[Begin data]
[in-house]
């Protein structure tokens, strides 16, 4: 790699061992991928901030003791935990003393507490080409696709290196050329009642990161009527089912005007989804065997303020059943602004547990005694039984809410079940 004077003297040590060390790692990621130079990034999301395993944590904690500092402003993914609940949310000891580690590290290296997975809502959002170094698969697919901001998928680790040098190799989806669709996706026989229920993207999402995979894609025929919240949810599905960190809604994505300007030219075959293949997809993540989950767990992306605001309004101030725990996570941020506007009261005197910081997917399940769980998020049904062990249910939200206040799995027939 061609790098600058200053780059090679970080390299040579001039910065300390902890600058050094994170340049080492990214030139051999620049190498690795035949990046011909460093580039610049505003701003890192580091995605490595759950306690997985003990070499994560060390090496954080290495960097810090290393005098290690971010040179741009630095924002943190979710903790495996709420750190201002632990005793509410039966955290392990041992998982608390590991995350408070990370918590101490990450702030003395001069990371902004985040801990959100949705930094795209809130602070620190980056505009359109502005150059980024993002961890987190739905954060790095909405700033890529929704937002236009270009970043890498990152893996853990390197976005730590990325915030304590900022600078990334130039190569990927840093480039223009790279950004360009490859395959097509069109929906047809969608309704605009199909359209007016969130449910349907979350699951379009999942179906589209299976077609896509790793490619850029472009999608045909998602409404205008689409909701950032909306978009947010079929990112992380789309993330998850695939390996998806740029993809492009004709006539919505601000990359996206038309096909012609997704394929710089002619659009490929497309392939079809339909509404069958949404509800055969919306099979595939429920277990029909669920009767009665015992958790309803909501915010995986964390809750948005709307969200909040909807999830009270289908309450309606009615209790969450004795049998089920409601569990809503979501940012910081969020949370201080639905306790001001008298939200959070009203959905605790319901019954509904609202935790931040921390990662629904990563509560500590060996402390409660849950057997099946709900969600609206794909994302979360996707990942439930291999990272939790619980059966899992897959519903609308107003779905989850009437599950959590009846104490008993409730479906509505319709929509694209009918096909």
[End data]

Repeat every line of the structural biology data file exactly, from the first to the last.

[in-house]
């Protein structure tokens, strides 16, 4: 790699061992991928901030003791935990003393507490080409696709290196050329009642990161009527089912005007989804065997303020059943602004547990005694039984809410079940 004077003297040590060390790692990621130079990034999301395993944590904690500092402003993914609940949310000891580690590290290296997975809502959002170094698969697919901001998928680790040098190799989806669709996706026989229920993207999402995979894609025929919240949810599905960190809604994505300007030219075959293949997809993540989950767990992306605001309004101030725990996570941020506007009261005197910081997917399940769980998020049904062990249910939200206040799995027939 061609790098600058200053780059090679970080390299040579001039910065300390902890600058050094994170340049080492990214030139051999620049190498690795035949990046011909460093580039610049505003701003890192580091995605490595759950306690997985003990070499994560060390090496954080290495960097810090290393005098290690971010040179741009630095924002943190979710903790495996709420750190201002632990005793509410039966955290392990041992998982608390590991995350408070990370918590101490990450702030003395001069990371902004985040801990959100949705930094795209809130602070620190980056505009359109502005150059980024993002961890987190739905954060790095909405700033890529929704937002236009270009970043890498990152893996853990390197976005730590990325915030304590900022600078990334130039190569990927840093480039223009790279950004360009490859395959097509069109929906047809969608309704605009199909359209007016969130449910349907979350699951379009999942179906589209299976077609896509790793490619850029472009999608045909998602409404205008689409909701950032909306978009947010079929990112992380789309993330998850695939390996998806740029993809492009004709006539919505601000990359996206038309096909012609997704394929710089002619659009490929497309392939079809339909509404069958949404509800055969919306099979595939429920277990029909669920009767009665015992958790309803909501915010995986964390809750948005709307969200909040909807999830009270289908309450309606009615209790969450004795049998089920409601569990809503979501940012910081969020949370201080639905306790001001008298939200959070009203959905605790319901019954509904609202935790931040921390990662629904990563509560500590060996402390409660849950057997099946709900969600609206794909994302979360996707990942439930291999990272939790619980059966899992897959519903609308107003779905989850009437599950959590009846104490008993409730479906509505319709929509694209009918096909």